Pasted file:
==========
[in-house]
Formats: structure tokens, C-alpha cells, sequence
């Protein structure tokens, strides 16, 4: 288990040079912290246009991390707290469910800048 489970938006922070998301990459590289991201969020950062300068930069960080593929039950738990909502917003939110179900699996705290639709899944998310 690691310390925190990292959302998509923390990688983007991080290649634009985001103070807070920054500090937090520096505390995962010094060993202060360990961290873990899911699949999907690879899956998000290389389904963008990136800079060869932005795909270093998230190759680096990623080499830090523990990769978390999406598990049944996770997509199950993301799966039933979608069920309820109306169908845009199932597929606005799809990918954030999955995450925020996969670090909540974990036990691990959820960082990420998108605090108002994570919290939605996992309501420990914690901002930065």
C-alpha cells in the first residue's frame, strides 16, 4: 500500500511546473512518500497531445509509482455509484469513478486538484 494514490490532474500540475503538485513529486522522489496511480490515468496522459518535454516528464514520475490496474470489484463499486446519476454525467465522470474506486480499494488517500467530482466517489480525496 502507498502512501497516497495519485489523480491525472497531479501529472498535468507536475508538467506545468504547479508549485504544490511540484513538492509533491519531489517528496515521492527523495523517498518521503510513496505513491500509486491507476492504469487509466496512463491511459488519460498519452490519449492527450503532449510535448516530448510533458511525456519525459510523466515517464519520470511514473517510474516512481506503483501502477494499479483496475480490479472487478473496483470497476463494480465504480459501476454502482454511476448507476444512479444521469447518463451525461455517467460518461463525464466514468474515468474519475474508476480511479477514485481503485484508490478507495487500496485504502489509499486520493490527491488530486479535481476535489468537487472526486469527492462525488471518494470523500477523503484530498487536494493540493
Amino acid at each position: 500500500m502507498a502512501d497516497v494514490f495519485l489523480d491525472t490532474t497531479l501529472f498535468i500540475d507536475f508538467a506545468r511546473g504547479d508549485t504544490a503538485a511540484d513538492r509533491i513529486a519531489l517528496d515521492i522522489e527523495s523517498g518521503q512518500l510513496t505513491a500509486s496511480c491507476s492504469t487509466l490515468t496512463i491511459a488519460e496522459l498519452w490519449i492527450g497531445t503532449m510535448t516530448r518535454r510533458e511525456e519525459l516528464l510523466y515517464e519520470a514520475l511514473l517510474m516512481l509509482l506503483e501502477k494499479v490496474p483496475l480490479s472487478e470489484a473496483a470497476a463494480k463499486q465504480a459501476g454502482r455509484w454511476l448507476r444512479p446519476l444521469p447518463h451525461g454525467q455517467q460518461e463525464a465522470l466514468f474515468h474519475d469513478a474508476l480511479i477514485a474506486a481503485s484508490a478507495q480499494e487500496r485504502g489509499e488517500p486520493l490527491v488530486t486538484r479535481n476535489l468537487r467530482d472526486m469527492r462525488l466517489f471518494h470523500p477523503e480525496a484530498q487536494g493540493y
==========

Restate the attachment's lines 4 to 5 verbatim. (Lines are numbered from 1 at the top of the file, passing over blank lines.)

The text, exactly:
C-alpha cells in the first residue's frame, strides 16, 4: 500500500511546473512518500497531445509509482455509484469513478486538484 494514490490532474500540475503538485513529486522522489496511480490515468496522459518535454516528464514520475490496474470489484463499486446519476454525467465522470474506486480499494488517500467530482466517489480525496 502507498502512501497516497495519485489523480491525472497531479501529472498535468507536475508538467506545468504547479508549485504544490511540484513538492509533491519531489517528496515521492527523495523517498518521503510513496505513491500509486491507476492504469487509466496512463491511459488519460498519452490519449492527450503532449510535448516530448510533458511525456519525459510523466515517464519520470511514473517510474516512481506503483501502477494499479483496475480490479472487478473496483470497476463494480465504480459501476454502482454511476448507476444512479444521469447518463451525461455517467460518461463525464466514468474515468474519475474508476480511479477514485481503485484508490478507495487500496485504502489509499486520493490527491488530486479535481476535489468537487472526486469527492462525488471518494470523500477523503484530498487536494493540493
Amino acid at each position: 500500500m502507498a502512501d497516497v494514490f495519485l489523480d491525472t490532474t497531479l501529472f498535468i500540475d507536475f508538467a506545468r511546473g504547479d508549485t504544490a503538485a511540484d513538492r509533491i513529486a519531489l517528496d515521492i522522489e527523495s523517498g518521503q512518500l510513496t505513491a500509486s496511480c491507476s492504469t487509466l490515468t496512463i491511459a488519460e496522459l498519452w490519449i492527450g497531445t503532449m510535448t516530448r518535454r510533458e511525456e519525459l516528464l510523466y515517464e519520470a514520475l511514473l517510474m516512481l509509482l506503483e501502477k494499479v490496474p483496475l480490479s472487478e470489484a473496483a470497476a463494480k463499486q465504480a459501476g454502482r455509484w454511476l448507476r444512479p446519476l444521469p447518463h451525461g454525467q455517467q460518461e463525464a465522470l466514468f474515468h474519475d469513478a474508476l480511479i477514485a474506486a481503485s484508490a478507495q480499494e487500496r485504502g489509499e488517500p486520493l490527491v488530486t486538484r479535481n476535489l468537487r467530482d472526486m469527492r462525488l466517489f471518494h470523500p477523503e480525496a484530498q487536494g493540493y